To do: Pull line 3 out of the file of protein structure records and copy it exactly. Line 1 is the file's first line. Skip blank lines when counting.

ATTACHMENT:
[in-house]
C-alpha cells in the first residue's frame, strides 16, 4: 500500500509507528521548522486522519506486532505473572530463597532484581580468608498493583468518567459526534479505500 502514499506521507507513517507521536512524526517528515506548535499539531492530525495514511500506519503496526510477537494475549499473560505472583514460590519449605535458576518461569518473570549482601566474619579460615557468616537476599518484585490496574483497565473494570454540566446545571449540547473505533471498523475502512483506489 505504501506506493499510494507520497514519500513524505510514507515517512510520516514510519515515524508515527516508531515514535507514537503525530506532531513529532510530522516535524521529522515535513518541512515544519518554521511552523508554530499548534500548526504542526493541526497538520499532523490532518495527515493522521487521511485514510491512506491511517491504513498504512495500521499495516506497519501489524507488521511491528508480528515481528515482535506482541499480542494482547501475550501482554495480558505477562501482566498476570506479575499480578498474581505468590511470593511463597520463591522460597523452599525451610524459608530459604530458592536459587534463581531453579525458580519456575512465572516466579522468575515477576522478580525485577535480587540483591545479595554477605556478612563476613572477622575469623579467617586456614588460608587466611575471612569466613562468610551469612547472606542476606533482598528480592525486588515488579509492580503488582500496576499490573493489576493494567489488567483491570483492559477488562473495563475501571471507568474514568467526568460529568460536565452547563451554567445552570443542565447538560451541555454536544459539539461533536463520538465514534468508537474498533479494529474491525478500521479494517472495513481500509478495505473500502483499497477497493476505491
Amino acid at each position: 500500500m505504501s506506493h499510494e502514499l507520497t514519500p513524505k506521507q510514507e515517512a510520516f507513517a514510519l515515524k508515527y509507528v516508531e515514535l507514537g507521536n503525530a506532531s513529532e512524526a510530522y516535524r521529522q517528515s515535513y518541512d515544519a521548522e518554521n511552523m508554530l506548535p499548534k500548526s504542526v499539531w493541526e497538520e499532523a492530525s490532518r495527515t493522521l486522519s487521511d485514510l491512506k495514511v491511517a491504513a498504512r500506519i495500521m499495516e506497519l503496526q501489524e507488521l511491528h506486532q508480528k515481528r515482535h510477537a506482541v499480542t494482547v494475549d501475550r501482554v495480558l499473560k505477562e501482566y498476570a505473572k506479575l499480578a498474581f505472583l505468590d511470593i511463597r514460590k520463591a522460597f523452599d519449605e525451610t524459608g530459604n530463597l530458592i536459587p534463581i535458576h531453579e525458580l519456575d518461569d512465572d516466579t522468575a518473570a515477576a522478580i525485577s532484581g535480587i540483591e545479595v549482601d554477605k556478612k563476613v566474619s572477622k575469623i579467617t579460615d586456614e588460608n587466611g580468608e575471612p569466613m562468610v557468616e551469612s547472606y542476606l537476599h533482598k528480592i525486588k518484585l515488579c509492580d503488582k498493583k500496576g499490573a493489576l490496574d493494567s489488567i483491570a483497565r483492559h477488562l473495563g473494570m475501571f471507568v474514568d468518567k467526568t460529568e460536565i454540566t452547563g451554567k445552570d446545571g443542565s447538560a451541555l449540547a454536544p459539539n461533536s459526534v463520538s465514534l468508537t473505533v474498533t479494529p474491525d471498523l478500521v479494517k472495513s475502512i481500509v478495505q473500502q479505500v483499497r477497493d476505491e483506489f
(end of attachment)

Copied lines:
Amino acid at each position: 500500500m505504501s506506493h499510494e502514499l507520497t514519500p513524505k506521507q510514507e515517512a510520516f507513517a514510519l515515524k508515527y509507528v516508531e515514535l507514537g507521536n503525530a506532531s513529532e512524526a510530522y516535524r521529522q517528515s515535513y518541512d515544519a521548522e518554521n511552523m508554530l506548535p499548534k500548526s504542526v499539531w493541526e497538520e499532523a492530525s490532518r495527515t493522521l486522519s487521511d485514510l491512506k495514511v491511517a491504513a498504512r500506519i495500521m499495516e506497519l503496526q501489524e507488521l511491528h506486532q508480528k515481528r515482535h510477537a506482541v499480542t494482547v494475549d501475550r501482554v495480558l499473560k505477562e501482566y498476570a505473572k506479575l499480578a498474581f505472583l505468590d511470593i511463597r514460590k520463591a522460597f523452599d519449605e525451610t524459608g530459604n530463597l530458592i536459587p534463581i535458576h531453579e525458580l519456575d518461569d512465572d516466579t522468575a518473570a515477576a522478580i525485577s532484581g535480587i540483591e545479595v549482601d554477605k556478612k563476613v566474619s572477622k575469623i579467617t579460615d586456614e588460608n587466611g580468608e575471612p569466613m562468610v557468616e551469612s547472606y542476606l537476599h533482598k528480592i525486588k518484585l515488579c509492580d503488582k498493583k500496576g499490573a493489576l490496574d493494567s489488567i483491570a483497565r483492559h477488562l473495563g473494570m475501571f471507568v474514568d468518567k467526568t460529568e460536565i454540566t452547563g451554567k445552570d446545571g443542565s447538560a451541555l449540547a454536544p459539539n461533536s459526534v463520538s465514534l468508537t473505533v474498533t479494529p474491525d471498523l478500521v479494517k472495513s475502512i481500509v478495505q473500502q479505500v483499497r477497493d476505491e483506489f